yes I was a sound mixer for the "Band" and Dylan for about 3 years and to say they were a interesting 3 years is a under-statement...Dylan was what he is, but he has a much better sense of humor then people think, and he is no doubt a genius...Danko was nuts and by nuts I mean nuts, we were in a bar in Oklahoma City having a few pops and a few true blue red necks started giving us a hard time as we were folk loving, hippy, drug smoking no-gooders and to say Danko handled the sitution was a understatement he was a true character....Robertson tried to emulate Dylan,Cohen but he would have been better in my estimation to just be himself as he was a incredible musician and song-writer needed to create his own niche...but they were fun times, but also a self-destructive environment...one can't exist in it for long, that's why bands of all types just implode it's not the personality clashes it's the environment, pressures from music industry types...but Dylan was Dylan and no executive, no manager, no promoter ever told him what to do or when, he was, is something special....

laura k said...

What interesting years those must have been! I'm so envious.

The Band and Dylan's work with The Band, is among my favorite music on earth. Dylan is unquestionably a genius. I'm in such awe of him.

Redsock (my partner) collects Dylan bootlegs and undoubtedly has some questions to ask you... :)

One thing about watching The Last Waltz now is noticing how many people on that stage are gone, not even counting someone like Muddy who lived to a fairly old age. Some who are left - like Dylan and Neil Young - are true survivors.

Doug said...

you know what I was in awe of with Dylan..is that he wanted nothing that came his way, the trappings of stardom, he is what he is..people got into music for a variety of reasons the girls, the notoriety, the money, the status, and in a few cases the music, the creative outlet but Dylan did it for none of those reasons...truly...it's like if you asked Einstein to describe to you the process of what was behind the Theory of Relativity he would look at you and not be able to it was just him..it's like if you asked Dylan to describe the writing process behind one of his songs, he couldn't it was just there...he just wrote, sang, because that's who he was, is...at first I was in awe obviously but after I wasn't he is someone I believe that people should aspire to be not in his talent but rather in his nature...he's very shy, laid-back, keenly aware, and never wanted to be or ever asked to be a spokesman for anyone nevertheless a generation...sure I will answer what I can but all I know is I have never met a more prolific writer no matter what medium it's in, he's a inexhaustable source, it's amazing to me...they are wonderful memories both the good and the bad...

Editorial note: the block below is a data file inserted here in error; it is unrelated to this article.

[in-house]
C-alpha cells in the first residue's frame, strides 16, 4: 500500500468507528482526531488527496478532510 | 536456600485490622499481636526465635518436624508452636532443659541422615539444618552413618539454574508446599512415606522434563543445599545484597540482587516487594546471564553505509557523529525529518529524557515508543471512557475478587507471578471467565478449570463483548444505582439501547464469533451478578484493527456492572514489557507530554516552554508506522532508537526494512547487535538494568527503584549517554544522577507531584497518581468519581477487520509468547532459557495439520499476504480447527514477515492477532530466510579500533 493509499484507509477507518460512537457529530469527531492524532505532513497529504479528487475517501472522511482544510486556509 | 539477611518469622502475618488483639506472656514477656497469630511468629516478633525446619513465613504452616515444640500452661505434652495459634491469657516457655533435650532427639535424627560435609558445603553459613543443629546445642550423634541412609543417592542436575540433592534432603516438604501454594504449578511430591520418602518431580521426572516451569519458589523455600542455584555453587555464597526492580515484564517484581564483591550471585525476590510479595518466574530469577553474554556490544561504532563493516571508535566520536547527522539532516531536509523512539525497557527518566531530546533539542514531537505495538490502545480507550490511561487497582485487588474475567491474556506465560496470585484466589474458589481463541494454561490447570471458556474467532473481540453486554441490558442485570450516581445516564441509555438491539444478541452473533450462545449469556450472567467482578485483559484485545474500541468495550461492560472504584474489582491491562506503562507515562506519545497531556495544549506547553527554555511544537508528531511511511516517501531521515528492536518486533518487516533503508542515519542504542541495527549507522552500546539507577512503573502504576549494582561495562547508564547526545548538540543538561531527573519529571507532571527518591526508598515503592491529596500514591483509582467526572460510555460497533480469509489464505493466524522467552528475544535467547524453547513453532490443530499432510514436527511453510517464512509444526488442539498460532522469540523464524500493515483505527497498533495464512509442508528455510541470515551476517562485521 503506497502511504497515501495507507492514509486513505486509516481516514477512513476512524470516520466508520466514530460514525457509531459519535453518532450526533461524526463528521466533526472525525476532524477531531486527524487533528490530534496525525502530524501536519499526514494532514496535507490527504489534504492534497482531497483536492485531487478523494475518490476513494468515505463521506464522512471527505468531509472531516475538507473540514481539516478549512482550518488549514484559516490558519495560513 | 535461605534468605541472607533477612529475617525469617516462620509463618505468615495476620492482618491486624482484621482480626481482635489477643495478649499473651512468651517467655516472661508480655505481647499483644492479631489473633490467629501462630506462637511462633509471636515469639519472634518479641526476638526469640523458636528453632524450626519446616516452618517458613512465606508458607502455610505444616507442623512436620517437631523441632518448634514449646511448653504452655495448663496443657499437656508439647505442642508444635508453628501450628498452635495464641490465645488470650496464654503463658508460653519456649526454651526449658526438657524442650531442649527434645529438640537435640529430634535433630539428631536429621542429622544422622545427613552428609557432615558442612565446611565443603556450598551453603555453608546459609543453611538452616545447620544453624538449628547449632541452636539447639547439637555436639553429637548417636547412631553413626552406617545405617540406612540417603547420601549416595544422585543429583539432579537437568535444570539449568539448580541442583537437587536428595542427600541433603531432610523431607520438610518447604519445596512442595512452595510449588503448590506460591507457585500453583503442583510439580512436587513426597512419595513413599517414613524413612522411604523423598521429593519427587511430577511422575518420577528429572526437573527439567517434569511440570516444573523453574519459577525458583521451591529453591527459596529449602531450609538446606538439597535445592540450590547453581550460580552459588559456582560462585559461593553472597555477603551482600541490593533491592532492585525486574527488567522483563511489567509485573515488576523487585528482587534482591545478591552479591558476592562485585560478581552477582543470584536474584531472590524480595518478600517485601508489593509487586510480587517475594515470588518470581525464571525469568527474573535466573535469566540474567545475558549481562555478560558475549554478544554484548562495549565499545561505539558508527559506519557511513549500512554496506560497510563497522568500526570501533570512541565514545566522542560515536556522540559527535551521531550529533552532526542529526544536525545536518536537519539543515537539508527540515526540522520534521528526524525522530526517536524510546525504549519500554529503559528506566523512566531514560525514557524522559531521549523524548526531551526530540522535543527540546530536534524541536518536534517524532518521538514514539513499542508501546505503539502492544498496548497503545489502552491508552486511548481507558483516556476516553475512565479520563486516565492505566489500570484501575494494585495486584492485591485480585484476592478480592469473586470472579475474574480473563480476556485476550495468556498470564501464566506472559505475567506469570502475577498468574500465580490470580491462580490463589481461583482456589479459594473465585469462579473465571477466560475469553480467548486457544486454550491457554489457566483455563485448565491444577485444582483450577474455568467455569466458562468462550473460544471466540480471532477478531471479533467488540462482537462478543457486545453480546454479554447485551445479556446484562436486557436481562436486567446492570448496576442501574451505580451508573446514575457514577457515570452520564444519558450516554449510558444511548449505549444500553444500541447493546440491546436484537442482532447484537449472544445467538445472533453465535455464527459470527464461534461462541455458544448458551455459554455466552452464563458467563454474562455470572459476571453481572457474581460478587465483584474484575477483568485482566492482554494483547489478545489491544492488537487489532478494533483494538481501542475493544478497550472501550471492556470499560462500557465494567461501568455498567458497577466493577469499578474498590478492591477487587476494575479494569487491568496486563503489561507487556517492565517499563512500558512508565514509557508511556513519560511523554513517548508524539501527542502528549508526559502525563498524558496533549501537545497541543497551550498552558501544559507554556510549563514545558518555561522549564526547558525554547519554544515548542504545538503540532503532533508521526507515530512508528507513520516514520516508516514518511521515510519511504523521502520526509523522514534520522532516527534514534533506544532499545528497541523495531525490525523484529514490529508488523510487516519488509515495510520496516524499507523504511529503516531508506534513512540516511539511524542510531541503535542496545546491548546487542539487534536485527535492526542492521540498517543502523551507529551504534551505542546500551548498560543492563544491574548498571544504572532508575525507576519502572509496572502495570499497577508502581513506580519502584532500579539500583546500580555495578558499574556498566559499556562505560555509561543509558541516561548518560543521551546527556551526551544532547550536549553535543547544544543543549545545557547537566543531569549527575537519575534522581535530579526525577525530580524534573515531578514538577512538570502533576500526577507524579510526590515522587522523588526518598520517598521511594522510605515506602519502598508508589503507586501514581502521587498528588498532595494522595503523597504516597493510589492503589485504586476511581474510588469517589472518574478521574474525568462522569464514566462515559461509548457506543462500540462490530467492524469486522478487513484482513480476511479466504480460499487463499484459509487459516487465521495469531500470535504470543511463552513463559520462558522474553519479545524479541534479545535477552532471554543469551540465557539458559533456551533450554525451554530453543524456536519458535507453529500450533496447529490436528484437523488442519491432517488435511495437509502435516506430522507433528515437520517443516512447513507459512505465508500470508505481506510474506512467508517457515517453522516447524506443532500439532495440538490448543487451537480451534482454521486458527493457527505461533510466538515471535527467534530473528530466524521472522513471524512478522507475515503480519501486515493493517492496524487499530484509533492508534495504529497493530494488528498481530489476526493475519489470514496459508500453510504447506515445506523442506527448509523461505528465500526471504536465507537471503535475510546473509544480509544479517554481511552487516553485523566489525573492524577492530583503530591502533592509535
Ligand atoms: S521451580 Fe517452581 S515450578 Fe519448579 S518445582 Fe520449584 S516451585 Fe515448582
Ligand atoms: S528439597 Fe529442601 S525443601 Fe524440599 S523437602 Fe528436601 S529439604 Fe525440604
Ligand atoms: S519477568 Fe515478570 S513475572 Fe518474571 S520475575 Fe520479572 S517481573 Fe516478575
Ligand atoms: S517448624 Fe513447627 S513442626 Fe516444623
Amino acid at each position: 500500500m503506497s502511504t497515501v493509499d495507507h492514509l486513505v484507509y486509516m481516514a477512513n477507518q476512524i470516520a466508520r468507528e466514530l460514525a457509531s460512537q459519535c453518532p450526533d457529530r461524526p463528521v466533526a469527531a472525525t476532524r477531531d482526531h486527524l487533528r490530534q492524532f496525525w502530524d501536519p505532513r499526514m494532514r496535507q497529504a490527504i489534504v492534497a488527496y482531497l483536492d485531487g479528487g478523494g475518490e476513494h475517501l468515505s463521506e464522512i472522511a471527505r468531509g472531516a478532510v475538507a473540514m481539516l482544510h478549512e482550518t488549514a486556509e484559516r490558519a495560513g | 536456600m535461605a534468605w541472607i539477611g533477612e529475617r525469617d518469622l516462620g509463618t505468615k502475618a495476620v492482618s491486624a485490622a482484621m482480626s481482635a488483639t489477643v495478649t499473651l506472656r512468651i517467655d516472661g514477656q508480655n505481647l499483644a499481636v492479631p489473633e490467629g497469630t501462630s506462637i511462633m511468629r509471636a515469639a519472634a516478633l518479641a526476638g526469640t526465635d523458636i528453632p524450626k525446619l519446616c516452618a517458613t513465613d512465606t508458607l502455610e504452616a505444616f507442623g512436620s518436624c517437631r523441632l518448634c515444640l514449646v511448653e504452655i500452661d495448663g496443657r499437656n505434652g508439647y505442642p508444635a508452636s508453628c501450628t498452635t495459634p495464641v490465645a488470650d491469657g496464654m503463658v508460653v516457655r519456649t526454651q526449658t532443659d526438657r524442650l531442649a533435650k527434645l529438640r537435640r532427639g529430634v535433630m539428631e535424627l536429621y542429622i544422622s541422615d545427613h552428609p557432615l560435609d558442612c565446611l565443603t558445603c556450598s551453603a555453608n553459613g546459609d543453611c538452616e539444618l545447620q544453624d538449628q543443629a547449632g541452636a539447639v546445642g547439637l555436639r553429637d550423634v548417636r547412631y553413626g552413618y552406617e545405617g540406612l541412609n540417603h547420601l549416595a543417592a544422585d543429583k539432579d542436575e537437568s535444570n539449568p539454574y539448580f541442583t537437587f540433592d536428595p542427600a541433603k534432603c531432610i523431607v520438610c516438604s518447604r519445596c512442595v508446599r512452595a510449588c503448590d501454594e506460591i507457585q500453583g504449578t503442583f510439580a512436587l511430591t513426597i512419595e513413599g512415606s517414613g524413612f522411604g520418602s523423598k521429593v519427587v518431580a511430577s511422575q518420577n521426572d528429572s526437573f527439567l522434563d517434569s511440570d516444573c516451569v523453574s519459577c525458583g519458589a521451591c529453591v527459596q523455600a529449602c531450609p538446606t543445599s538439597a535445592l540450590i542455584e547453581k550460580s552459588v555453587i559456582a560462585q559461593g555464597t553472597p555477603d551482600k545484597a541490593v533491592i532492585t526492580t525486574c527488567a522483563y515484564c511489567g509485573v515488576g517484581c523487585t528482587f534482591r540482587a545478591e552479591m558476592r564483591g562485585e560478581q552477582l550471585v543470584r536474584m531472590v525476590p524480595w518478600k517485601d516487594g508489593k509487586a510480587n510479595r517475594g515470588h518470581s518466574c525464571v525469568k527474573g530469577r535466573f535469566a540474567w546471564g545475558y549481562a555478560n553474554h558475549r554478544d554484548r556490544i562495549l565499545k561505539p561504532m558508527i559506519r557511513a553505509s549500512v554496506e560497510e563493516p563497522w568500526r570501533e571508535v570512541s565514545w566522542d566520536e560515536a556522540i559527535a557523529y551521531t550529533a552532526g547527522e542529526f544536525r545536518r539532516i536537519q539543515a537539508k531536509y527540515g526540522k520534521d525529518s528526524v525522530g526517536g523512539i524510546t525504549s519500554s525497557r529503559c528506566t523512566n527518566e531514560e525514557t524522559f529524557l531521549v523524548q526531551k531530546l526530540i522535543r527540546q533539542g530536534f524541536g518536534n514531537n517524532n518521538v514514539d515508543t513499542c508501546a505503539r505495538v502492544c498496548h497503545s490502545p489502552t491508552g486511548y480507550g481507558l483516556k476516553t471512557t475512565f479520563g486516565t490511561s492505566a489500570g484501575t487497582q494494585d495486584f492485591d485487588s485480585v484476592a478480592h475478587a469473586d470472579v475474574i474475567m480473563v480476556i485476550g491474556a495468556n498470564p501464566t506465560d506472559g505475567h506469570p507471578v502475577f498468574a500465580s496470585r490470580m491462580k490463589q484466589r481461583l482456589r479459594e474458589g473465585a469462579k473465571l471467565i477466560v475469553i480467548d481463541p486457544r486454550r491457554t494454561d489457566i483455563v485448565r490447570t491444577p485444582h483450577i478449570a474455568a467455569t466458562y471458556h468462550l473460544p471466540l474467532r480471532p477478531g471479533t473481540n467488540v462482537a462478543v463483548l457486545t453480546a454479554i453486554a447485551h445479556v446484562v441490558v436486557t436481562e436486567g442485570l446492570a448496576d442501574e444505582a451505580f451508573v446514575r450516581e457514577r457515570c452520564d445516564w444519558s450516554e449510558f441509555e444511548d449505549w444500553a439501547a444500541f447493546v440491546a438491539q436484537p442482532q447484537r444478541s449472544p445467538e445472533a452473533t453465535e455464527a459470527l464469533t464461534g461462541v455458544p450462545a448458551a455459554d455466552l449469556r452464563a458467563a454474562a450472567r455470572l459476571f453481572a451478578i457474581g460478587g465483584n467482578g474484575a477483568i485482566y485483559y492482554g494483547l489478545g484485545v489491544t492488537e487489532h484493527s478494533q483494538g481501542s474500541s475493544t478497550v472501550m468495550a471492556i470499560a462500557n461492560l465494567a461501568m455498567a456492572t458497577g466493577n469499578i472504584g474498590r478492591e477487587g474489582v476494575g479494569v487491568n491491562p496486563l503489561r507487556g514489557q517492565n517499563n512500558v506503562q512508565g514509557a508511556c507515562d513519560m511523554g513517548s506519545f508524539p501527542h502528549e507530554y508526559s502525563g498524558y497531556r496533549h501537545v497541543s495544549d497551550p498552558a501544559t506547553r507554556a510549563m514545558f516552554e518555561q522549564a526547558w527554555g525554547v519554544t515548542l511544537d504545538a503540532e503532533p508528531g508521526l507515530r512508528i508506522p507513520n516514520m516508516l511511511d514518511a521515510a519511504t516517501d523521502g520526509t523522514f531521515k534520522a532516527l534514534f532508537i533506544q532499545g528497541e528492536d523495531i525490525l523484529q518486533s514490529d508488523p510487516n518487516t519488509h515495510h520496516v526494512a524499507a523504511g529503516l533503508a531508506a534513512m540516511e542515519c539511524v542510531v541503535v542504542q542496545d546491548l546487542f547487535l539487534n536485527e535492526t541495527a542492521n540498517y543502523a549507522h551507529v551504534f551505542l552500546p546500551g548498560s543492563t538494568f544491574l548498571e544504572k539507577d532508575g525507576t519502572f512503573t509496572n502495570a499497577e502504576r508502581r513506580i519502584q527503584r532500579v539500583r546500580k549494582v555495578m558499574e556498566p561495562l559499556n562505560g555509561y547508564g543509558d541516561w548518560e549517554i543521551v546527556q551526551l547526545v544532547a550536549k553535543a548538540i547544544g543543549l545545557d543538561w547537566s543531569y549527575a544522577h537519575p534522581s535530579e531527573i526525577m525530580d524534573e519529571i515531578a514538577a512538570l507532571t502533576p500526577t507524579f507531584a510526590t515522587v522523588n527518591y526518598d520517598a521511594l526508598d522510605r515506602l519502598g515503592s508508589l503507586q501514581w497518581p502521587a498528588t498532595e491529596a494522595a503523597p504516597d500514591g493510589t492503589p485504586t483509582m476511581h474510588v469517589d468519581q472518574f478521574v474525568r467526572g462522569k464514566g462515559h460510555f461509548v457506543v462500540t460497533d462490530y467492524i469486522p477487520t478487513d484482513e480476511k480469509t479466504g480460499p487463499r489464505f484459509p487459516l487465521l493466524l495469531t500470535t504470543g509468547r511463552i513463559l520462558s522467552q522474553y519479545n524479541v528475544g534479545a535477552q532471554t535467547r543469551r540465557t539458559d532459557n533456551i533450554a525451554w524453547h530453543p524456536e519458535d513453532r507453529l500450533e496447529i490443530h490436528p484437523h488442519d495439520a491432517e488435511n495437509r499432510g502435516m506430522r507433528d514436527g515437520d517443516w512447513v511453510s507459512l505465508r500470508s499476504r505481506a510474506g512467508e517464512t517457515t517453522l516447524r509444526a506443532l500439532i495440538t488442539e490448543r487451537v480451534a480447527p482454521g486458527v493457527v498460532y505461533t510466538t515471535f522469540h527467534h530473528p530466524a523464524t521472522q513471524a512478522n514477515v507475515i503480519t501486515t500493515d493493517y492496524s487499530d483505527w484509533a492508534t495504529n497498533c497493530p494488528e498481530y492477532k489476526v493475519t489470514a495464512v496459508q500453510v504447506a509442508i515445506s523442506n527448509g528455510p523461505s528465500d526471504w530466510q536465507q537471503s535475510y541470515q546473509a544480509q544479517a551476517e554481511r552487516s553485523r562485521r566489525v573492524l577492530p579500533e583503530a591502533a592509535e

laura k said...

Very cool. As a writer, I have always been in flat-out awe of Dylan. He has written some of the great poetry in the American language - Whitman, Ginsberg, Dylan - grandfather, father, son.

To be able to do that and have such a deep understanding of the musical forms - blues, country, folk... Incredible.

And now, at his age, touring incessantly, the itinerant bluesman, keeping that tradition alive.

So Doug, do you still do sound? Are you still involved in the music biz?

allan said...

don't worry, i really don't have any questions ...

though i've been fascinated with stories about his way of working in the studio, not actually teaching the musicians the song, more like sketching out the basic idea then just playing.

it's amazing the performances he was able to get. (also how some of the stuff left in the can was way better than what he decided to release.)

was your time with dylan/band around the 74 tour?

(off topic: what the hell happened to dylan's voice? i find it hard to listen to the boots i have of the last 5-7 years because his voice is so raspy -- it's painful and jarring.)